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Yash Gupta: Don’t you think part of it is also a function of the unequalness in the distribution of resources, of wealth?
Michael Vlahos: Oh, yeah.
Nathan Connolly: It’s a scary thought because when you follow that formula to its logical conclusion, it only leads to the prospect of there actually being domestic terrorism in the United States. In terms of your question about 20, 30, 40 years, I think the police state of the United States is going to have to develop a really sophisticated arm for dealing with increasing despondency coming from people who are structurally disempowered and disenfranchised.
Margaret Moon: There’s a great cover on The Economist magazine from earlier this year that reframed a famous picture from the French Revolution, and it was relating the notion: Is our public about to revolt? It reminded me that domestic terrorism, or what we call terrorism, can also be revolution. That terrorism/revolution balance is always a little bit unclear to me, but is that what we’re waiting for?
Nathan Connolly: Yeah. Right now it’s just called crime. [Laughter]
Chi Dang: When you were talking about networks, I was thinking that probably we could learn from biological systems to solve some of our issues globally. We’re really a growing organism with all these networks, and I still think that government will have to play a role in them. And if the governments are chosen correctly, they should serve as our nervous system to really make sure that the organism is synchronized. These pockets of terrorist activity parallel cancer cells. They kind of want to go rogue because they want to disregard everybody else for their own sake. I think there is a role for government to really synchronize this growing organism.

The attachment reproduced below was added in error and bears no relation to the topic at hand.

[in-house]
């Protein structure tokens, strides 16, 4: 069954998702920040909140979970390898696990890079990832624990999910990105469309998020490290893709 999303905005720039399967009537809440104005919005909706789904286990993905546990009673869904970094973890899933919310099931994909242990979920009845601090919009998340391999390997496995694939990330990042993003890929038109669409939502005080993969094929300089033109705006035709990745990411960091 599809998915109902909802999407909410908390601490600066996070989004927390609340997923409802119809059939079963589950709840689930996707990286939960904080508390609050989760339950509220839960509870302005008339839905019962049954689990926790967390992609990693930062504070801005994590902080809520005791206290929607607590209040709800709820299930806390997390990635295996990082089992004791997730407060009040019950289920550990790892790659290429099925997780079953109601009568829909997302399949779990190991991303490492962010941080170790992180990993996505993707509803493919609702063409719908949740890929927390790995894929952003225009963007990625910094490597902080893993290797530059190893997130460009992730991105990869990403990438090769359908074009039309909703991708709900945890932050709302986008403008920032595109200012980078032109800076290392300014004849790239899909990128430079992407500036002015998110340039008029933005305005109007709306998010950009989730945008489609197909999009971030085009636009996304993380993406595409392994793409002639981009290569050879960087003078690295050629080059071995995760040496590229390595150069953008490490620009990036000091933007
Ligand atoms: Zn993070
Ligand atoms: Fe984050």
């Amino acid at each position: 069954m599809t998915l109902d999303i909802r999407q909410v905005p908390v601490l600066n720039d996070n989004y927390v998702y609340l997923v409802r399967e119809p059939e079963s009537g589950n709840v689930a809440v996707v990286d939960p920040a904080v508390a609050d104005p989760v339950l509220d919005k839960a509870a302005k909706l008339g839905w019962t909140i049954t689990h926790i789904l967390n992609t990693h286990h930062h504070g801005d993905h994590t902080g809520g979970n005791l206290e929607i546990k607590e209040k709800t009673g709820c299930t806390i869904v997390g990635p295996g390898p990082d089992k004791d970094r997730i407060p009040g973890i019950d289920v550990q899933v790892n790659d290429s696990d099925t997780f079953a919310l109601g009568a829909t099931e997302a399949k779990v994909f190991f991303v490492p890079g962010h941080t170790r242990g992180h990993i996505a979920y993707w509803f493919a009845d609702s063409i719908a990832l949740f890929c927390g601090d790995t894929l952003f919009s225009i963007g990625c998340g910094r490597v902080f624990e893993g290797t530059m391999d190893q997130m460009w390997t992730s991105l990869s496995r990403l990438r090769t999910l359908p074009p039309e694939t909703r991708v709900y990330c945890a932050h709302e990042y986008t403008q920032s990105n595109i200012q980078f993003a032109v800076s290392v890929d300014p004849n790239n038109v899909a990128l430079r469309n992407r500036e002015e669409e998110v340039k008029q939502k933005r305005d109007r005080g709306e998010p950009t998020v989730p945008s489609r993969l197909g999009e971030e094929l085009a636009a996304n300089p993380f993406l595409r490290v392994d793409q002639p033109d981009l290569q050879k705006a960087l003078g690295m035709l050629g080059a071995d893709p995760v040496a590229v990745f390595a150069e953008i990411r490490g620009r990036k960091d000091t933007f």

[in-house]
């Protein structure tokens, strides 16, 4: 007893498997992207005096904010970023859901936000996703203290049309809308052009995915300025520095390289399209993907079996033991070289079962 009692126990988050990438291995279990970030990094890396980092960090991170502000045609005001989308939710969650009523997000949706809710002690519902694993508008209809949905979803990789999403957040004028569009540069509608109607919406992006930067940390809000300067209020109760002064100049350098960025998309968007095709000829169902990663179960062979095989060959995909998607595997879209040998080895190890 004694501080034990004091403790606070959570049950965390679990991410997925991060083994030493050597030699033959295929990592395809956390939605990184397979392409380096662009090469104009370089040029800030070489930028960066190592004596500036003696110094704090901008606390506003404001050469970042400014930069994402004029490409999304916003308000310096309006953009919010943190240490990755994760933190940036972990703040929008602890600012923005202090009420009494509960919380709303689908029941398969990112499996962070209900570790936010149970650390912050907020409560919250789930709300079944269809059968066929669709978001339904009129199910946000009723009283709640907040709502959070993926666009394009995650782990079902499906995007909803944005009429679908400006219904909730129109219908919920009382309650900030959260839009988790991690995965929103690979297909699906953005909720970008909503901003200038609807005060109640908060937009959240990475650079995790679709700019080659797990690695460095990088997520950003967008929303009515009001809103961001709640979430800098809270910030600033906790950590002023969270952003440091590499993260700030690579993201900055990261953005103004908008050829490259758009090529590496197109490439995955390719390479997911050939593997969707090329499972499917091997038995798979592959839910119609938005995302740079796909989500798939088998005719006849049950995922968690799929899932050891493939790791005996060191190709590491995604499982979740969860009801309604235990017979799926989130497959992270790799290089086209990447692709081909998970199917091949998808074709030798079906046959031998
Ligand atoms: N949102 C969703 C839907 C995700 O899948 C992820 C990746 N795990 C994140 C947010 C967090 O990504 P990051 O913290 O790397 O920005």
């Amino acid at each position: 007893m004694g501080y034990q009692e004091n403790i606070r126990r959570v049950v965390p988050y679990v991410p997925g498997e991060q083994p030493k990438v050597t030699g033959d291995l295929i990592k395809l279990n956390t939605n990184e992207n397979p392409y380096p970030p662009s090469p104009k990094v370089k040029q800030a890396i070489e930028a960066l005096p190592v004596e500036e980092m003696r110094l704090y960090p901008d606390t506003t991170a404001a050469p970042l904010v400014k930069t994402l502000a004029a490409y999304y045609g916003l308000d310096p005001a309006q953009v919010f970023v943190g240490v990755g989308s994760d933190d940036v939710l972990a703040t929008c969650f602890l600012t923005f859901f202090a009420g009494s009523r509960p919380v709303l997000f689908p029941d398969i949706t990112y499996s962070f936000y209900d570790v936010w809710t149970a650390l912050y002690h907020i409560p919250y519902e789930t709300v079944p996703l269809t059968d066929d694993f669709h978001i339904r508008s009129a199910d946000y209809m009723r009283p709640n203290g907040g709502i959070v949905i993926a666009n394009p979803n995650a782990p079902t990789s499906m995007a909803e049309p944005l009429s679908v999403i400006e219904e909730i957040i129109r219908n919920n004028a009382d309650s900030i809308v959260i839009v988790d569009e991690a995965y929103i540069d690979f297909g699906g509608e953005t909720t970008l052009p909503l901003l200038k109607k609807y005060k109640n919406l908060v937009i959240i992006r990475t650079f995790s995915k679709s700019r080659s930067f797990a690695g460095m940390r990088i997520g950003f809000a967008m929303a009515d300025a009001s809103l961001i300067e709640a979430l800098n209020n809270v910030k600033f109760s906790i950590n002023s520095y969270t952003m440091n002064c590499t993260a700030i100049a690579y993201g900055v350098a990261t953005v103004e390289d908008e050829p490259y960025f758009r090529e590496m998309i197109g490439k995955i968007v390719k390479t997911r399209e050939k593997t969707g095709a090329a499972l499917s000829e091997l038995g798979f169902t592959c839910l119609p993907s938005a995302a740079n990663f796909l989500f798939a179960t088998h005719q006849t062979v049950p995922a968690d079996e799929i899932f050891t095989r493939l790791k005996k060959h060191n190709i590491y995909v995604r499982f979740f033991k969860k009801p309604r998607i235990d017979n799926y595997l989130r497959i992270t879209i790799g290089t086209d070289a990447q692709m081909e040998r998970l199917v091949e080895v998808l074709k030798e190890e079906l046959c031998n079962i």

Michael Vlahos: Our military is barely able to function and manage the situation it has now. The same is true of government as a whole. People can run all of the systems of systems that have been created, but I don’t know how really adaptable they are. The problem with government generally is it can’t seem to get anything done. It’s not the same kind of government that you saw during the Great Depression, for example.
Michael Anft: Where are the centers of power going to be in 30 or 40 years—whether they are based on this national model we currently have of government or not?
Michael Vlahos: India and China will reach their full maturity as economic powers, maybe Brazil as well. And the U.S. is on a kind of a long, slow descent. If you throw in the kicker of an increasing crisis emerging from all of the factors put together, then the best-situated place to ride out that crisis is North America, and possibly northern Europe.
Yash Gupta: I think the power issue is going to be much more clustered. There will be energy-based clusters, where power resides. There will be human resource clusters or innovation clusters that will create some power structures. So, the days of what we used to call United States, Europe, Japan—that model of power structures is no longer going to be valid. What will emerge will be based primarily on what the society values.